Having given up caffeine during my pregnancy, I knew my addiction was actually to the bubbles. Pop has a unique mouthfeel and it took me two weeks to not crave it constantly.

Today I drink a combination of sparkling water (Faygo brand is my favorite, but La Croix is also good.) and iced tap water, plus a cup of coffee most mornings. To me, this victory was even bigger than the 11 pounds.

My beverage challenges compounded withdrawal from the convenience carbs that had slipped into my diet. For most of the first week I craved pizza and specifically, the Jet 10. I held steady but there was crying involved.

I recall one night around Day 7 where I went through a two-hour mental battle with myself over ordering that pizza before finally cooking our compliant meal. I think I went through all the stages of grief that night.

The first week taught me that I had a serious and seriously unhealthy emotional relationship with food. Eating out was how I relaxed. Now there was no escape from my feelings.

Searching for Tiger’s Blood

The second week of Whole30 was the easiest. I wasn’t missing anything and enjoyed crafting meals that filled half my plate with veggies. I had the “I can do this!” feeling on most days, even though challenging social situations.

My biggest realization during this time was that each meal left me satisfied. While I had battled emotional deprivation, this way of eating never left me feeling quantity-deprived. This was a stark contrast to any other approach I’ve taken towards better health.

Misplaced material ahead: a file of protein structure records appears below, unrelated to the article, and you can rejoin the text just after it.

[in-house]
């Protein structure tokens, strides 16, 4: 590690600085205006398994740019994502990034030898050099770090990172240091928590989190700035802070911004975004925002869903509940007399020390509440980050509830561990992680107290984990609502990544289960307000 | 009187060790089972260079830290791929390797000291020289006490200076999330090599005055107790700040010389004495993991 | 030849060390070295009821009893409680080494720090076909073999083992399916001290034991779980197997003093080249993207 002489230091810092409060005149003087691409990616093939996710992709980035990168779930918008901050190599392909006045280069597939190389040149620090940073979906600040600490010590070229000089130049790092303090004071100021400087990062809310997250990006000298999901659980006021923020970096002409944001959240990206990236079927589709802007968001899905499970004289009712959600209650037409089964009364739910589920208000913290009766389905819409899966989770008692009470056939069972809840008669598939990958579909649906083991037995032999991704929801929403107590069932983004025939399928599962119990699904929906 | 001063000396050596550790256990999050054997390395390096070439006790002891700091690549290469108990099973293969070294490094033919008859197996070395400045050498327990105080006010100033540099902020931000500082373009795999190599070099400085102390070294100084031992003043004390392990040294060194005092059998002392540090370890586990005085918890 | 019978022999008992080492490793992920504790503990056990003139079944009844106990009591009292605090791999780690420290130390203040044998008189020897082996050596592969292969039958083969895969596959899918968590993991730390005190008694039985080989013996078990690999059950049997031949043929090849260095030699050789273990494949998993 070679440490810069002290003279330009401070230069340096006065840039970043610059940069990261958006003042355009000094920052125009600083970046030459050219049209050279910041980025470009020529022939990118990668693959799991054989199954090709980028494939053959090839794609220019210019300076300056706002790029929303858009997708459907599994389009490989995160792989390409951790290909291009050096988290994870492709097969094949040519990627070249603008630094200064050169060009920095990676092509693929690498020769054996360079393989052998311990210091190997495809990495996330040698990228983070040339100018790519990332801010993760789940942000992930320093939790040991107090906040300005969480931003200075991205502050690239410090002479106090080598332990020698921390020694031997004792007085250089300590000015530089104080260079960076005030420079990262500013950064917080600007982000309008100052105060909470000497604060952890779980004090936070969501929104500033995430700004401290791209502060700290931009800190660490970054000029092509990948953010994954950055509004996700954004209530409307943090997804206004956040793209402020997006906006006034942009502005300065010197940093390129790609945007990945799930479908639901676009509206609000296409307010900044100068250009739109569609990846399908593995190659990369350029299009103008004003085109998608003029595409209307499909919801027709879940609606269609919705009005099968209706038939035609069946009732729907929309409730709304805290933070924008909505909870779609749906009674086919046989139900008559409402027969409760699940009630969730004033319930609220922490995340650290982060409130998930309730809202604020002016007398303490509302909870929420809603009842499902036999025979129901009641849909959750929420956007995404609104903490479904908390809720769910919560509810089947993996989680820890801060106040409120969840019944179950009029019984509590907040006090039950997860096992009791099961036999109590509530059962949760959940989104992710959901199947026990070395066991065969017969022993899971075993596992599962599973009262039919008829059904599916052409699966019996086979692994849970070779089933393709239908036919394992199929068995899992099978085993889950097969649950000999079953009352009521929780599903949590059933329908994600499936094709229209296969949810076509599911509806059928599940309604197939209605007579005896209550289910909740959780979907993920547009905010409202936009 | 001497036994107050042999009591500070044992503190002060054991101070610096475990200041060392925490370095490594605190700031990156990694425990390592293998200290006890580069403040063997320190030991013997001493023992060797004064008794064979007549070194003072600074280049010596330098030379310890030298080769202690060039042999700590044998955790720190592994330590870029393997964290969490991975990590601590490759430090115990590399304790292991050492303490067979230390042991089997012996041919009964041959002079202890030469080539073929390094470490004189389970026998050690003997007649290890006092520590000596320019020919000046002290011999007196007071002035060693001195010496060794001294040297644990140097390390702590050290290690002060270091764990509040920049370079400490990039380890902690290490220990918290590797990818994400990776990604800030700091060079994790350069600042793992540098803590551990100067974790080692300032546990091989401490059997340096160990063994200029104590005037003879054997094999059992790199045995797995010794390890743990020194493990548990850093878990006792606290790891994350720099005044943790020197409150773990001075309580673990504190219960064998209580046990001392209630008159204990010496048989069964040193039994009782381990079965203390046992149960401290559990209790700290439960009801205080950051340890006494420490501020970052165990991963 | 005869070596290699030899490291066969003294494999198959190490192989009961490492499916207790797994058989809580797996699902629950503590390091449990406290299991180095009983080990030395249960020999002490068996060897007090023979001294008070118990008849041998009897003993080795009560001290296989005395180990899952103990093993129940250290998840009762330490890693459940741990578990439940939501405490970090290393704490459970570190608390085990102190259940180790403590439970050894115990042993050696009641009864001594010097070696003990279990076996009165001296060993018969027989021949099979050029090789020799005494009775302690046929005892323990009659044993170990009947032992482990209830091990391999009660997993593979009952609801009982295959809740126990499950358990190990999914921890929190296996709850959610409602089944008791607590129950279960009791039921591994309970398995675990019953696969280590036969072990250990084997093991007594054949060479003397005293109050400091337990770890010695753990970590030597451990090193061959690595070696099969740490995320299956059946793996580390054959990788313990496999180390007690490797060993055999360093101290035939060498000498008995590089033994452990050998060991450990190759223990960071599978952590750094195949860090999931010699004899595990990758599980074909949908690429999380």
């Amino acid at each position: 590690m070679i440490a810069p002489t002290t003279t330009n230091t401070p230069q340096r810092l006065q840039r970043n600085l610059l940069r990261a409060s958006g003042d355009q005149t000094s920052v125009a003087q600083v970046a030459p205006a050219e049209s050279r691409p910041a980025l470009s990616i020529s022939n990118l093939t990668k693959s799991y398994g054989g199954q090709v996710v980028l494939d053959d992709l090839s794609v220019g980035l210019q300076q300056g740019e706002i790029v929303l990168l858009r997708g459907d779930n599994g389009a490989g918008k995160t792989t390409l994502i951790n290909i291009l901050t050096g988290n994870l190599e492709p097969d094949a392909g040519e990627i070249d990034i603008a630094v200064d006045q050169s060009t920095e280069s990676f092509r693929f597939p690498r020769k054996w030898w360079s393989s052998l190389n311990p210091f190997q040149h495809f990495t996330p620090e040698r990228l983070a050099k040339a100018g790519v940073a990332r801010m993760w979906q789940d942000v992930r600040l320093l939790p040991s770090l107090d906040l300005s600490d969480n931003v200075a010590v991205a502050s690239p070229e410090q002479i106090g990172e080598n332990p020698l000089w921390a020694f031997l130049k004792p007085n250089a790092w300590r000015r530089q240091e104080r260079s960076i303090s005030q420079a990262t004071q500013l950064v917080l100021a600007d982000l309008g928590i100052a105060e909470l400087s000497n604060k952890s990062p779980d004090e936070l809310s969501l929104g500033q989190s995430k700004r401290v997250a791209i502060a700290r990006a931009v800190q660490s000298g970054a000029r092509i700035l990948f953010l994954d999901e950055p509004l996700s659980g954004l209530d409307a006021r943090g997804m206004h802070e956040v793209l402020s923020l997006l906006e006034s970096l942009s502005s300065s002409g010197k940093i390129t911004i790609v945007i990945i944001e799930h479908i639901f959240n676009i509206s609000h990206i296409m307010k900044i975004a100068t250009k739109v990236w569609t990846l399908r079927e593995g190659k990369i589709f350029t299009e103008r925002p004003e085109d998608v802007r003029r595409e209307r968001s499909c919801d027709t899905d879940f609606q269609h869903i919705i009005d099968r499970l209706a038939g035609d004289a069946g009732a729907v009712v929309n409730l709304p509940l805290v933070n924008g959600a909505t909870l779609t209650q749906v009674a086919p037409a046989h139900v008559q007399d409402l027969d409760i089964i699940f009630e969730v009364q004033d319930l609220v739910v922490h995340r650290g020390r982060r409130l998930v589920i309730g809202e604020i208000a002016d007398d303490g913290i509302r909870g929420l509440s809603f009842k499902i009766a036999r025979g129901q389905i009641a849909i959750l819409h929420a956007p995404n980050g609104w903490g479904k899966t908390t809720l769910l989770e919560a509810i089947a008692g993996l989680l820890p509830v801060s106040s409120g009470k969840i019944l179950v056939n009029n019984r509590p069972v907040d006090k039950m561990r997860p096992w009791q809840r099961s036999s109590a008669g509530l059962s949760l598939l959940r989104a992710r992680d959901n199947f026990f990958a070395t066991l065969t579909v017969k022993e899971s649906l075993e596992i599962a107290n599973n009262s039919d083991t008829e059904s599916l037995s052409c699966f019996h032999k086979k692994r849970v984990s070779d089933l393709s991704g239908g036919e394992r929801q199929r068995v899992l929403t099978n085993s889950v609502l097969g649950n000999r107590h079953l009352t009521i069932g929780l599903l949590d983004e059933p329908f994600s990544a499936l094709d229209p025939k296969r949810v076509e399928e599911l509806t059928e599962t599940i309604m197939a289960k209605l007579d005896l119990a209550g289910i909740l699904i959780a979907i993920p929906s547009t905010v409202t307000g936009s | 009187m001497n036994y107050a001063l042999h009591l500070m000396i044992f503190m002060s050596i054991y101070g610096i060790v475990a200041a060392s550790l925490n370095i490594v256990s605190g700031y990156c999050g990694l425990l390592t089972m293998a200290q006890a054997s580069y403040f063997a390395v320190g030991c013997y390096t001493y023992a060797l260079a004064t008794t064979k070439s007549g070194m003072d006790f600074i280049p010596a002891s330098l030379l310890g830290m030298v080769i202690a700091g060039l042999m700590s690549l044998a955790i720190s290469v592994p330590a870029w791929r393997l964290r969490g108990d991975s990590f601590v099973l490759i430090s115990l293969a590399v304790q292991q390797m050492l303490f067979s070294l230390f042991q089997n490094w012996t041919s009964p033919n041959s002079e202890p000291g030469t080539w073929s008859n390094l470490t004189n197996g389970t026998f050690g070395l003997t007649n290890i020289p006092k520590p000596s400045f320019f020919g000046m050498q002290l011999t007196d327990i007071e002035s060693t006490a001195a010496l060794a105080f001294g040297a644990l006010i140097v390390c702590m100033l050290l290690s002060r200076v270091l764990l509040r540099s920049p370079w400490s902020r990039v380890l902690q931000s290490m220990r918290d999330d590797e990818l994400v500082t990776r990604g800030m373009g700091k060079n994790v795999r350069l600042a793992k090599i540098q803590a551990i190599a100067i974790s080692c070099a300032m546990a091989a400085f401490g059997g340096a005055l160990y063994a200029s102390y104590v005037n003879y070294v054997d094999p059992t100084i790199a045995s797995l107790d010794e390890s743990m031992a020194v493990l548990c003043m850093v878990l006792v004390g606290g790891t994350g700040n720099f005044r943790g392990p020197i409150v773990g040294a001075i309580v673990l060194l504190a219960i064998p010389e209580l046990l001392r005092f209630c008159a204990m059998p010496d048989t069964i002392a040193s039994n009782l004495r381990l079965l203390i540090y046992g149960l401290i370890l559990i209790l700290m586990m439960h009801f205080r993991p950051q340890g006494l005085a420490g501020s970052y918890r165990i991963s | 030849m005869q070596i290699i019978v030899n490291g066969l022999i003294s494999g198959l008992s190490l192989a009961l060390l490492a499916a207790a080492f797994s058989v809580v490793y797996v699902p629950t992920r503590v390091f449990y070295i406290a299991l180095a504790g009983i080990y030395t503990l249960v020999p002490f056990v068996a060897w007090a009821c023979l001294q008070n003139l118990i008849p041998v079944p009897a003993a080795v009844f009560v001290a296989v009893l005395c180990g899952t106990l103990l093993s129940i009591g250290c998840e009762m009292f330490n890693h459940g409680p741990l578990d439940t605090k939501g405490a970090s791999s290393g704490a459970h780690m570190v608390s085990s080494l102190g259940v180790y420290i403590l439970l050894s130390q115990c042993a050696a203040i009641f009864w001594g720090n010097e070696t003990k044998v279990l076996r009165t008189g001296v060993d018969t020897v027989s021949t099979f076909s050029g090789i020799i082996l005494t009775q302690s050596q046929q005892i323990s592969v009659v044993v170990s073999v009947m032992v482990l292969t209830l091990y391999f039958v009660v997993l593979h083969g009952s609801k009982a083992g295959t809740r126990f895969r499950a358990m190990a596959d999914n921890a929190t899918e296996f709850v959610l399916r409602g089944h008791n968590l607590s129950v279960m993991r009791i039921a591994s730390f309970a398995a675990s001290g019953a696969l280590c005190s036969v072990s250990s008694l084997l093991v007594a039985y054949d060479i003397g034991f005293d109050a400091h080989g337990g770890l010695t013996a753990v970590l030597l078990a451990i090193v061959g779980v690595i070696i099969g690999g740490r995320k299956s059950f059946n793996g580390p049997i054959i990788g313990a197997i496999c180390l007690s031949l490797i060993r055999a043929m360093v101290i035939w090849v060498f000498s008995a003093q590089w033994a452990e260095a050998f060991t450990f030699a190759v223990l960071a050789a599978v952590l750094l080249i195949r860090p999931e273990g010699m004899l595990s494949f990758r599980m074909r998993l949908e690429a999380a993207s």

Around Day 13 for the first time in my life I wanted to exercise. This has never ever happened before. Within 48 hours I had a gym membership, new shoes, and a new outfit. (I’ll save my whining about finding plus size workout clothes for another time!)

That weekend was the only time I felt “tiger’s blood”, a Whole30 term for feeling full of boundless energy.

Holding it All Together

After the halfway point, it got a little harder again. Looking back, I see a clear linkage between my hormones and energy level. In the past I’ve described this as the lightbulb being on for half the month and off for the other. (I am hopeful this will improve over time.)